Multiple firms have launched markets for leading cryptocurrency bitcoin, with CME and Cboe launching bitcoin futures back in December 2017.
2018 saw several crypto firms express an explicit interest in offering ethereum derivatives in the market. However, a number of market experts have said that chances of a regulatory approval remain as slim in 2019 as it was last year.
The CEO of LedgerX Paul Chou thinks that the odds of an ether derivative hitting the market this year are “50-50 at best.”
LedgerX reportedly has developed an ethereum option that is all set for trading but cannot be rolled out because the U.S. Commodity Futures Trading Commission (CFTC) hasn’t given it a regulatory go-ahead.
The CFTC provides regulatory oversight and jurisdiction over commodity and futures markets within the U.S. and published a “Request for Input” last December seeking information from the public and other market participants.
This information, the agency said, would help it have a better understanding of ethereum, including any risk potential of having derivatives markets in ether.
The regulator’s notice read:
“The RFI seeks to understand similarities and distinctions between certain virtual currencies, including here ether and bitcoin, as well as ether-specific opportunities, challenges, and risks.”
Multiple trading firms have ether futures ready
Apart from Chou’s LedgerX, several other firms across the market have or are developing plans for futures offerings tied to ether.
Among these firms are ErisX, Seed CX, and Cboe Global Markets. While the first two have expressed interest in launching ethereum derivative products, the Cboe already has bitcoin futures on the market and is waiting on a green light to launch ethereum futures.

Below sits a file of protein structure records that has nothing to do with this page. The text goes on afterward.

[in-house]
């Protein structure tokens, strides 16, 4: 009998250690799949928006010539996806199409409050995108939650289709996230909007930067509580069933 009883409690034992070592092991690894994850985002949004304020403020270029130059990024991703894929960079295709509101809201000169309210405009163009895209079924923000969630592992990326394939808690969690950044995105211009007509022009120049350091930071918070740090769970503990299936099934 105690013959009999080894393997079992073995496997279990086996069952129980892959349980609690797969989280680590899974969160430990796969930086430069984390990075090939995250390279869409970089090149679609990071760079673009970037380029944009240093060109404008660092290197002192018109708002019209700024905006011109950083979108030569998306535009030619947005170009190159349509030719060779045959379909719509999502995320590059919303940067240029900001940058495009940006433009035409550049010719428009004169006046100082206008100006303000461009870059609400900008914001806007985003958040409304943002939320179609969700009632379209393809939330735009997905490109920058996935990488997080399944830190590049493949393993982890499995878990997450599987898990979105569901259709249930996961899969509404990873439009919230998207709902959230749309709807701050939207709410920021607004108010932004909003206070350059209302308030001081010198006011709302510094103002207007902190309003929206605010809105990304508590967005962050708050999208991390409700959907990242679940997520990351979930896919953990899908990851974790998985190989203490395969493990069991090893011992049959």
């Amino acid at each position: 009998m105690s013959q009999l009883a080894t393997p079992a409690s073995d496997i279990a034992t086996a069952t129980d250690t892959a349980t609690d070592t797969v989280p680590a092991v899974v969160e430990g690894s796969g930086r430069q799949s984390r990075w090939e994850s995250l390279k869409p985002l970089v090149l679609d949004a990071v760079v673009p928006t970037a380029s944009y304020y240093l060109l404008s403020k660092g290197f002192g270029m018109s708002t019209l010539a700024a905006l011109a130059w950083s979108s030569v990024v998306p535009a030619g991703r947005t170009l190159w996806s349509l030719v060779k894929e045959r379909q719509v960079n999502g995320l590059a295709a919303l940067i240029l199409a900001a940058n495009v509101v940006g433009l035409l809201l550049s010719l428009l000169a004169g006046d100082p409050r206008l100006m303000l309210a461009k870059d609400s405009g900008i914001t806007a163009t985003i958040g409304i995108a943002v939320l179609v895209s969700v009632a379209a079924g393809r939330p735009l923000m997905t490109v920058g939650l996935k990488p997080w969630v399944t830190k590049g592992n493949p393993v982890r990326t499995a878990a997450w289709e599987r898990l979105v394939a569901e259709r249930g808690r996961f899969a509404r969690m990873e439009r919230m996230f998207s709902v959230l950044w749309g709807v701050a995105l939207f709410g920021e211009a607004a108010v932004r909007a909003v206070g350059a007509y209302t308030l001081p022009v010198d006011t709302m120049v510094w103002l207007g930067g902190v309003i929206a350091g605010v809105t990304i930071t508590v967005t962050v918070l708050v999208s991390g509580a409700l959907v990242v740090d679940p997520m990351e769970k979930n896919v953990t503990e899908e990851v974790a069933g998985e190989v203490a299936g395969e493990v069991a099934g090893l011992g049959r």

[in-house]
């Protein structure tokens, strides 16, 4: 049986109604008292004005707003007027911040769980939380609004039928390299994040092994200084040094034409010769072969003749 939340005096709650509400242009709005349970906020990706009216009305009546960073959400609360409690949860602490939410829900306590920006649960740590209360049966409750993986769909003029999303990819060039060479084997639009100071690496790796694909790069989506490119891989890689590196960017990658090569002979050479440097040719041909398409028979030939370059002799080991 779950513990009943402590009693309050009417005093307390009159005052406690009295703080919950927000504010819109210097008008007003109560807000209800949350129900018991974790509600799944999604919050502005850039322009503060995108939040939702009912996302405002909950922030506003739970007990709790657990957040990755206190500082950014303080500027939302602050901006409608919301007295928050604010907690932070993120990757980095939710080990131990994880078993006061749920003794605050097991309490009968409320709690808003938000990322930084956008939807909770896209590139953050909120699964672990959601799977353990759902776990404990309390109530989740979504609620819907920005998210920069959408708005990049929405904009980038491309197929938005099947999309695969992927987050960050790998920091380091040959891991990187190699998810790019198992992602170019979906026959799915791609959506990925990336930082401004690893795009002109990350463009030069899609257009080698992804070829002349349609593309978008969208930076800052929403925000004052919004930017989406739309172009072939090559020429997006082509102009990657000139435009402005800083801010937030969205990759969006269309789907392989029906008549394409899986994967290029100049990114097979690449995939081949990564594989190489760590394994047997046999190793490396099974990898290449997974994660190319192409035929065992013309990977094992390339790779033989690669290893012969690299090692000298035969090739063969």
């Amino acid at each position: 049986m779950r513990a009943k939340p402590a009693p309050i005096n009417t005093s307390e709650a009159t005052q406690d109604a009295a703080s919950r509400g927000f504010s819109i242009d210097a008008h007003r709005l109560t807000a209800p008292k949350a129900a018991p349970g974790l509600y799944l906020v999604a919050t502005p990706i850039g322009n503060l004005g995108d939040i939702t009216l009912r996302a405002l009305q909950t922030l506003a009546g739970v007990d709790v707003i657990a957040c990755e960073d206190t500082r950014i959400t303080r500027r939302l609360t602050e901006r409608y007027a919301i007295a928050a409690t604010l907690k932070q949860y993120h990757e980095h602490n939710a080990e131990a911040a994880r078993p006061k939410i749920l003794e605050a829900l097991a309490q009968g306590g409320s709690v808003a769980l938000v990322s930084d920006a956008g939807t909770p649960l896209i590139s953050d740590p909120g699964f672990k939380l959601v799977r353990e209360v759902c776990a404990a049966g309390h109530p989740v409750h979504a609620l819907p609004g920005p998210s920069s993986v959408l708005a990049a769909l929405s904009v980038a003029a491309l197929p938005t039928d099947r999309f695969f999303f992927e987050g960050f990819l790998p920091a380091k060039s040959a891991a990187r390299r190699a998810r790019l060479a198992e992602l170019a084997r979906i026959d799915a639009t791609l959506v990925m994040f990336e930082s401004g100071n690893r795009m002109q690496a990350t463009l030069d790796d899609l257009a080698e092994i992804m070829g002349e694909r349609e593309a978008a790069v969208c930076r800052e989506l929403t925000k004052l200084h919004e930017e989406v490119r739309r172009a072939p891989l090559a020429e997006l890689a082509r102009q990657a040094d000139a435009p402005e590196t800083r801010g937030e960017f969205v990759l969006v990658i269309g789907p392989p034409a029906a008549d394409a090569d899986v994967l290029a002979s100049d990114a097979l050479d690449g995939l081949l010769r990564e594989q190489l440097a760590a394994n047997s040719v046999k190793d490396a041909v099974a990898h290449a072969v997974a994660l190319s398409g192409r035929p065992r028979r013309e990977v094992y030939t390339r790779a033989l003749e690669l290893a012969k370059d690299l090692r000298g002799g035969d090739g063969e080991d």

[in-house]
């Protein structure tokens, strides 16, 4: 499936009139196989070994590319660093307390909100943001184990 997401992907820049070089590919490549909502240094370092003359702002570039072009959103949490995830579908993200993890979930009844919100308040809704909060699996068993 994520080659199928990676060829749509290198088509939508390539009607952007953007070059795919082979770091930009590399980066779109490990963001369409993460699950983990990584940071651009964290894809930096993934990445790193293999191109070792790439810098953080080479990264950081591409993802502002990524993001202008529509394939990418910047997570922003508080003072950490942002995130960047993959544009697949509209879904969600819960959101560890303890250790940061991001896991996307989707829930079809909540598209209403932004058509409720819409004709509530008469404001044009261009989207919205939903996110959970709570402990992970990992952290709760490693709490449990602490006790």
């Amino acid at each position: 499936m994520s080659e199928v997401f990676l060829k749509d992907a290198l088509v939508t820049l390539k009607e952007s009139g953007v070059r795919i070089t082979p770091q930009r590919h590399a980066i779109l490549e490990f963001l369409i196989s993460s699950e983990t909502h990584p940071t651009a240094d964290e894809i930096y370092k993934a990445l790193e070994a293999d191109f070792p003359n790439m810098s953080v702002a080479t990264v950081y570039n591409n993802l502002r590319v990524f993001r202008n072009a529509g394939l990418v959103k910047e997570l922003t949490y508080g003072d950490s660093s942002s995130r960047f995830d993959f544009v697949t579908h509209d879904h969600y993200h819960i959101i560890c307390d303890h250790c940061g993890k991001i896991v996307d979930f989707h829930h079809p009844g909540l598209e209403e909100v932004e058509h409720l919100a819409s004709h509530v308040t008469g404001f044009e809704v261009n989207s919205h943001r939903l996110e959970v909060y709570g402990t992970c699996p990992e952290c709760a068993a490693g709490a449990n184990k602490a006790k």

While all these ether futures wait in the wings, the timeline of when any one of them gets approval remains unknown according to market experts.
For one, CFTC’s window of gathering public comments closes around mid-February. Only after this will the regulator hold its deliberations on whether ether futures are merited.
The question of Ethereum’s switch to proof of stake consensus algorithm
Jeff Bandman is a crypto consultant and at one point advised the CFTC on fintech. He says that the agency‘s failure to approve an ether derivative isn’t because they “hate on it.”
According to him, CFTC understands very well “what a proof of work network is,” which is not the case with Ethereum’s impending switch to a proof of stake mechanism. He adds that the PoS issue “raises new questions,” more specifically on what risks may be therein.
Ethereum (ETH) will eventually adopt PoS consensus mechanism where ETH holders will be required to ‘stake’ the coins as opposed to ‘mining’ that is used to secure the bitcoin network. The postponed Constantinople upgrade is one among several upgrades that will see Ethereum switch from PoW to PoS.
Nelson Rosario, a crypto attorney, told the Block that the switch has added “a lot of uncertainty,” with regulators seemingly unsure of exactly what or how the new system will impact on any approved futures product.
According to another undisclosed source that spoke to the publication, staking works similarly to a derivative product.
Thus, adding a futures product on top introduces a certain “level of complexity” that could see the underlying spot market face “too many different pressures,” affecting prices of ether itself.
It is these pressures that the CFTC’s RFI alluded to when seeking input on whether ether derivatives could “change or modify the incentive structures” underlying a PoS consensus model.
Chou concludes that the market might have to wait a bit longer, adding that an ETH futures contract for the market a ‘premature’ concept- just as bitcoin ETF proposals that came out in early 2017.
Several firms hold hope that the regulators will allow ether derivatives in 2019, although that remains uncertain.
Disclaimer: This is not investment advice. Cryptocurrencies are highly volatile assets and are very risky investments. Do your research and consult an investment professional before investing. Never invest more than you can afford to lose. Never borrow money to invest in cryptocurrencies.